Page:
Washington, Oct 6: Men and women change their voices when they speak to lovers versus friends and such variations could be used to detect infidelity, a new study has claimed.
New research by Albright College associate professor of psychology Susan Hughes, Ph.D., said that it's not just that we change the sound of our voice, but that others can easily perceive those changes.
The study is co-authored by Jack LaFayette, director of institutional research at Albright, and Sally D. Farley, former assistant professor of psychology at Albright, who now teaches at the University of Baltimore.
The study looked at how individuals alter their voices, or engage in voice modulation, when speaking to romantic partners versus same-sex friends during brief telephone conversations.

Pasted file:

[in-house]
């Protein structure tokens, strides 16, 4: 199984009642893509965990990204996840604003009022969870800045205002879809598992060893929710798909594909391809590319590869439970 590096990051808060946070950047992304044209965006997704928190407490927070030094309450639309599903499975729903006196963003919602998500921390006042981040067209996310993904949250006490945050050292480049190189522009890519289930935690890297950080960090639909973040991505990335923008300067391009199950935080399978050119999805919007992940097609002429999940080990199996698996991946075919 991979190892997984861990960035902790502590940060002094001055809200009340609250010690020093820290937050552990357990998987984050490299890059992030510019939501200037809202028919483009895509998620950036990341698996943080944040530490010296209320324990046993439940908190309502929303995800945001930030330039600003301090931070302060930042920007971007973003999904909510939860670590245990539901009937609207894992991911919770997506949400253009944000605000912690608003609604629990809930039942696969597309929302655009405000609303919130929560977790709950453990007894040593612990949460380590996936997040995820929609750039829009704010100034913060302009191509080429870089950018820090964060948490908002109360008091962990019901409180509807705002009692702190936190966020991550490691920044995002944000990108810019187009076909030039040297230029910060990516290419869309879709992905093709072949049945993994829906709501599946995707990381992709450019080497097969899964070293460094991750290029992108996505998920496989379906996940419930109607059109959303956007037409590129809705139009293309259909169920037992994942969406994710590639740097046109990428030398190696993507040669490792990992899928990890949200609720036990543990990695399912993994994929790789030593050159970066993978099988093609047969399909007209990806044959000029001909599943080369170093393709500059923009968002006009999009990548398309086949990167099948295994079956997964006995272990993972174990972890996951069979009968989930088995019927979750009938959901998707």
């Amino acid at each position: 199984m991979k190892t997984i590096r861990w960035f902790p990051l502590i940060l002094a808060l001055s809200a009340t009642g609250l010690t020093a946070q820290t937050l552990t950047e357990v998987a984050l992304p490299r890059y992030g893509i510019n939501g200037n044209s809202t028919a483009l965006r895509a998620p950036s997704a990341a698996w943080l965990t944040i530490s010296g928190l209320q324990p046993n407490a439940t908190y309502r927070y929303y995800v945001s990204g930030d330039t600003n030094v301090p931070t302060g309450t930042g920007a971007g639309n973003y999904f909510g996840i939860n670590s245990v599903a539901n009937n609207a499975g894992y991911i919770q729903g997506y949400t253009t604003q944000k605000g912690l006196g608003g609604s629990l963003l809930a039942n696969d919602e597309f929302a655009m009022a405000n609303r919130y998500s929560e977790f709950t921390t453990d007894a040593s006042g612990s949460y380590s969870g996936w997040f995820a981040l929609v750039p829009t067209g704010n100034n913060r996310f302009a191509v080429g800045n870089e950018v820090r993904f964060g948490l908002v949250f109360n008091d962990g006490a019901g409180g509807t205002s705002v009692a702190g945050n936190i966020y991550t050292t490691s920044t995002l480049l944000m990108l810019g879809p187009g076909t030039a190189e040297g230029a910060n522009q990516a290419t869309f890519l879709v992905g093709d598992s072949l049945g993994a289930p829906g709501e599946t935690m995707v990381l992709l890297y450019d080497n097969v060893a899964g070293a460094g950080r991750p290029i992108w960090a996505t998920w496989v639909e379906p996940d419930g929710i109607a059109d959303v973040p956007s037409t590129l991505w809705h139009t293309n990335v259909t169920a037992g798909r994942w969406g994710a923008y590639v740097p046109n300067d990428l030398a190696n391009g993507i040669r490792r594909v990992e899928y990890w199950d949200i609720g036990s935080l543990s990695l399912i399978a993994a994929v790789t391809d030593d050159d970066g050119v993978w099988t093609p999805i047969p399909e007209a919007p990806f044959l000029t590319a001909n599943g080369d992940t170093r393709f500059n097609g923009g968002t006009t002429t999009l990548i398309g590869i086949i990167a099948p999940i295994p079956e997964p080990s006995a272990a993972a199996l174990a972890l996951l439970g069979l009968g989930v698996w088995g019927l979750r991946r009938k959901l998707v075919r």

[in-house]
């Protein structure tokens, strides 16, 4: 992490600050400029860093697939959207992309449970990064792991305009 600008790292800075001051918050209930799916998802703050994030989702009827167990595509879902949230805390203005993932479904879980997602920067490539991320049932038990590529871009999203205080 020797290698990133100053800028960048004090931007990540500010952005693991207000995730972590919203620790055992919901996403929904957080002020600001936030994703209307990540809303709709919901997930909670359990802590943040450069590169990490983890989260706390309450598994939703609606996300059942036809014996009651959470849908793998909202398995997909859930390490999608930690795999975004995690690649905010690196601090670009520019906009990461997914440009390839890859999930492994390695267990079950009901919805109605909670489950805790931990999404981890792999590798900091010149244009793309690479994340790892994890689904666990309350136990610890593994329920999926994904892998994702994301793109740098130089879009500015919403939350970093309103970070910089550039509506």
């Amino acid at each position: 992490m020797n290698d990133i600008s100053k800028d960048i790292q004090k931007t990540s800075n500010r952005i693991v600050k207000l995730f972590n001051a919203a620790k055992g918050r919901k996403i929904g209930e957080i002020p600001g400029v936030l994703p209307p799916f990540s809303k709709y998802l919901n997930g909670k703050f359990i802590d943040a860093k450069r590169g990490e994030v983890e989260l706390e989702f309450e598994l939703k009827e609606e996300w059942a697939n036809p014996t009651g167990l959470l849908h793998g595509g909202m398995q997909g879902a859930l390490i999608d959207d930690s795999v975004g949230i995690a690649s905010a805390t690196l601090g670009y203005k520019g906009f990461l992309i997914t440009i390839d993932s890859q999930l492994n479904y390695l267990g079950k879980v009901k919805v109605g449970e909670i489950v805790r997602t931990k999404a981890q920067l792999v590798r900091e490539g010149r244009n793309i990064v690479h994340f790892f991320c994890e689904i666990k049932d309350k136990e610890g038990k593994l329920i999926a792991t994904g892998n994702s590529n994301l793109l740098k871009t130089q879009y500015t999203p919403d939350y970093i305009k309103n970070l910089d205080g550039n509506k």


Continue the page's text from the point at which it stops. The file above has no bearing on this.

Researchers recruited 24 callers who were newly in love and still in the so-called honeymoon period. Callers were asked to phone their romantic partners, as well as a close same-sex friend, and in both cases engage in a conversation asking specifically "how are you?" and "what are you doing?"
Researchers then played the recordings to 80 independent raters who judged the samples for sexiness, pleasantness and degree of romantic interest. Raters were exposed to only one end of the conversation and, in some cases, for only 2 seconds.
Still, raters were able to correctly identify, with greater than chance accuracy, whether the caller was speaking to a friend or lover, leading researchers to believe that people will alter their voice to communicate their relationship status.
The study has been published in the Journal of Nonverbal Behavior. (ANI)